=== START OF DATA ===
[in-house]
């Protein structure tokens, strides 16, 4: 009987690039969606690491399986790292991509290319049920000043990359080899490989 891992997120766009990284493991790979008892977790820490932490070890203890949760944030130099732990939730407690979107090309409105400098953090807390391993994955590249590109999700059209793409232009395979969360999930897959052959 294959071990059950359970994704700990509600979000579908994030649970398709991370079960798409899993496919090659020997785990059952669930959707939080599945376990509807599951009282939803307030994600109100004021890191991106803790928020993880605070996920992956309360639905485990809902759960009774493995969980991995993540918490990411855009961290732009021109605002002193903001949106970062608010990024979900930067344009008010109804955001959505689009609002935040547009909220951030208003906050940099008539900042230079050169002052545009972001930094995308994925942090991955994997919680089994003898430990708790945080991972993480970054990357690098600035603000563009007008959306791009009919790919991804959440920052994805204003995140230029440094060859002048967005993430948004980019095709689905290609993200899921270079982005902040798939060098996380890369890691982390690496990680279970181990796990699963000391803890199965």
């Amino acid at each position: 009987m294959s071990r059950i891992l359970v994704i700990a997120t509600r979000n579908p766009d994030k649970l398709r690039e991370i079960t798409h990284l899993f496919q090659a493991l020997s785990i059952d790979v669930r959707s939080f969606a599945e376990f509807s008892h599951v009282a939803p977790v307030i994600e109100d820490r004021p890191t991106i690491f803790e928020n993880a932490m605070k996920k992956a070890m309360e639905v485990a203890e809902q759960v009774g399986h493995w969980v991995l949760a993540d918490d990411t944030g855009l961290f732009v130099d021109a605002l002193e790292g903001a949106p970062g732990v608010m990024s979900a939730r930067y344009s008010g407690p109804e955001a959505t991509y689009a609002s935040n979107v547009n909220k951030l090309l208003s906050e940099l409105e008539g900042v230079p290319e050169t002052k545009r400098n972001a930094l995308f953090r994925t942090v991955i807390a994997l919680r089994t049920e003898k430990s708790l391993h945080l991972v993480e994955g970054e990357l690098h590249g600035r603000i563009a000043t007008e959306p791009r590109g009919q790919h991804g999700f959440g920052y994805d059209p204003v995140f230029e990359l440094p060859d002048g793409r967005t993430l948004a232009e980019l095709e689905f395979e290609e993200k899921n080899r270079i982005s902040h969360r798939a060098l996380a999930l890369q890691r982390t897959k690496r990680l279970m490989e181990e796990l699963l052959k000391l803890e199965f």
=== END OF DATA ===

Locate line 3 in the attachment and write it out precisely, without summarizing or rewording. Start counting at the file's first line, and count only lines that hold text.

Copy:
């Amino acid at each position: 009987m294959s071990r059950i891992l359970v994704i700990a997120t509600r979000n579908p766009d994030k649970l398709r690039e991370i079960t798409h990284l899993f496919q090659a493991l020997s785990i059952d790979v669930r959707s939080f969606a599945e376990f509807s008892h599951v009282a939803p977790v307030i994600e109100d820490r004021p890191t991106i690491f803790e928020n993880a932490m605070k996920k992956a070890m309360e639905v485990a203890e809902q759960v009774g399986h493995w969980v991995l949760a993540d918490d990411t944030g855009l961290f732009v130099d021109a605002l002193e790292g903001a949106p970062g732990v608010m990024s979900a939730r930067y344009s008010g407690p109804e955001a959505t991509y689009a609002s935040n979107v547009n909220k951030l090309l208003s906050e940099l409105e008539g900042v230079p290319e050169t002052k545009r400098n972001a930094l995308f953090r994925t942090v991955i807390a994997l919680r089994t049920e003898k430990s708790l391993h945080l991972v993480e994955g970054e990357l690098h590249g600035r603000i563009a000043t007008e959306p791009r590109g009919q790919h991804g999700f959440g920052y994805d059209p204003v995140f230029e990359l440094p060859d002048g793409r967005t993430l948004a232009e980019l095709e689905f395979e290609e993200k899921n080899r270079i982005s902040h969360r798939a060098l996380a999930l890369q890691r982390t897959k690496r990680l279970m490989e181990e796990l699963l052959k000391l803890e199965f």